The results of the scientific test were in; Rachel’s ‘natural selection’ was – music.
Although the seeds of stability Grandma planted didn’t flower in a petri dish, they did help Rachel’s true desires to ultimately bloom. She cracked the books, gave it the old college try and in one short semester discovered what any good biologist will admit – you can’t fight DNA.
Overnight Music became a prominent part of her curriculum. And in time, Rachel Pearl not only found her sound, she also found her voice and used it on an overseas call.
“Okay Mom… you were right.”
Since then, combining her mother’s style and her grandmother’s sensibility, Pearl has transformed her post graduate world into a stage of endless experimentation. Taking samples of the old and mixing it with the new, Rachel constantly tests the boundaries of where music should go. And playing with that standard formula she turns every vocal performance into a lesson in chemistry between an audience and a true artist.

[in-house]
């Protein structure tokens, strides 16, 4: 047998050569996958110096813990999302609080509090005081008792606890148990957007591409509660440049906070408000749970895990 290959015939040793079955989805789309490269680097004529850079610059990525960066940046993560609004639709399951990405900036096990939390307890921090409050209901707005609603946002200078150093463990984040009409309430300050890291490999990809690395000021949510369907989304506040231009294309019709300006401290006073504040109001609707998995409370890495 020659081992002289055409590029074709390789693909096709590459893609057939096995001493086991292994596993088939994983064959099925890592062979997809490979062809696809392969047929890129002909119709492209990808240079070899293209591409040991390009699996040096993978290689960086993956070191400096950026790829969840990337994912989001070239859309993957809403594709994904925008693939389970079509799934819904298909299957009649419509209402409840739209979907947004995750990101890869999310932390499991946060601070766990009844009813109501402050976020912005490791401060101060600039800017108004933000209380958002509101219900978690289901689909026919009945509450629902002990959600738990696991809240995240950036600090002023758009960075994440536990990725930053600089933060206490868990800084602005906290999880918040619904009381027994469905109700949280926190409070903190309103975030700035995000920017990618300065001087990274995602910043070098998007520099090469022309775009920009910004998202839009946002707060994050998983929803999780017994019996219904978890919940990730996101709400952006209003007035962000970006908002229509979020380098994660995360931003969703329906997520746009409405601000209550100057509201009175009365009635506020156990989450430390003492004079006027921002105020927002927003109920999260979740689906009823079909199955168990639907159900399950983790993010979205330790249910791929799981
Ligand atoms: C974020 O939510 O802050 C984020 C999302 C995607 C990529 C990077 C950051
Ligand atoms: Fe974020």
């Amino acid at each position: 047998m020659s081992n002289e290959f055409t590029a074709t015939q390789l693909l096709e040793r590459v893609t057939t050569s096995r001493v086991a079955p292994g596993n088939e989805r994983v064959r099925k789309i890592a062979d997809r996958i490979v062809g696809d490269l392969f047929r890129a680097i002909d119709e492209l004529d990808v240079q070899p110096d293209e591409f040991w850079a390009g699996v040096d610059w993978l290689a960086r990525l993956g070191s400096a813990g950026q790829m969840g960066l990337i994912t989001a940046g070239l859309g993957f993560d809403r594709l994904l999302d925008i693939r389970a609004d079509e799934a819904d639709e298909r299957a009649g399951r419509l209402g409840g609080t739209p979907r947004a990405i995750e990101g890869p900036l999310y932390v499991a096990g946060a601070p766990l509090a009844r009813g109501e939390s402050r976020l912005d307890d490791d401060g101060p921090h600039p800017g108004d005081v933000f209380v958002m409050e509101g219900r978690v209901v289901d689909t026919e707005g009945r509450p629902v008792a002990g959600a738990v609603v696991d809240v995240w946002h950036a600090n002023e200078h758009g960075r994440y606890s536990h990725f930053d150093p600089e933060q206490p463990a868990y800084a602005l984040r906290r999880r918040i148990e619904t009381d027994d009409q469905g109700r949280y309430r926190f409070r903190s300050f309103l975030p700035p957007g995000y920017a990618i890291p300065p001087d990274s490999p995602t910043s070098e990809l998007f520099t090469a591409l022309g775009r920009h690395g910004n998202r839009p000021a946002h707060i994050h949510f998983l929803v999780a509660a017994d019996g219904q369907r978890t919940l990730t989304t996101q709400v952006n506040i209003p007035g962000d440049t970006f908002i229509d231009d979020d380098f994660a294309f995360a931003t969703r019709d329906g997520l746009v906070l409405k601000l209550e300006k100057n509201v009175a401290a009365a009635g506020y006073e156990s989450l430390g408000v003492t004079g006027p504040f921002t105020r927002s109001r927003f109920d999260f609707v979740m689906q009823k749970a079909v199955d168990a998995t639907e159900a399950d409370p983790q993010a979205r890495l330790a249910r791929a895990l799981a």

Named as one of the “Top Emerging Artists of 2006”by American Idol Magazine, Pearl has been awarded honorable mention in Billboard’s 14th Annual list, a Semi-Finalist in Discmakers 2007 Independent Music World Series, and has gone on to win First Place in both the 2006 and 2007 American Idol Underground Jazz Competition.
Whether she’s channeling the 20th Century classics of Ella, Billie Holiday and Tina Turner, or crooning one of the selfpenned compositions from her 2007 debut CD, Love Extravagantly, Rachel Pearl is consistently building a foundation, putting down roots in her own chosen field.
Here in Nashville’s backyard you can find her experimenting in night clubs like Mercy Lounge, The Basement, Cafe Coco and The Rutledge. Careful – her chemistry will entice you inside. Before you even know it your hand will be stamped and you’ll find your eyes focusing on a spot-lit stage. There you’ll see a tousle of red atop shapely dress. And if you’re lucky enough to find a table, give in, sit back, and just listen to Rachel Pearl. ‘Cause music runs in her family.
It may not be logical, but it is biological. You can’t fight DNA. If music is in your genes… it’s bound to be in your soul.
– Bart Green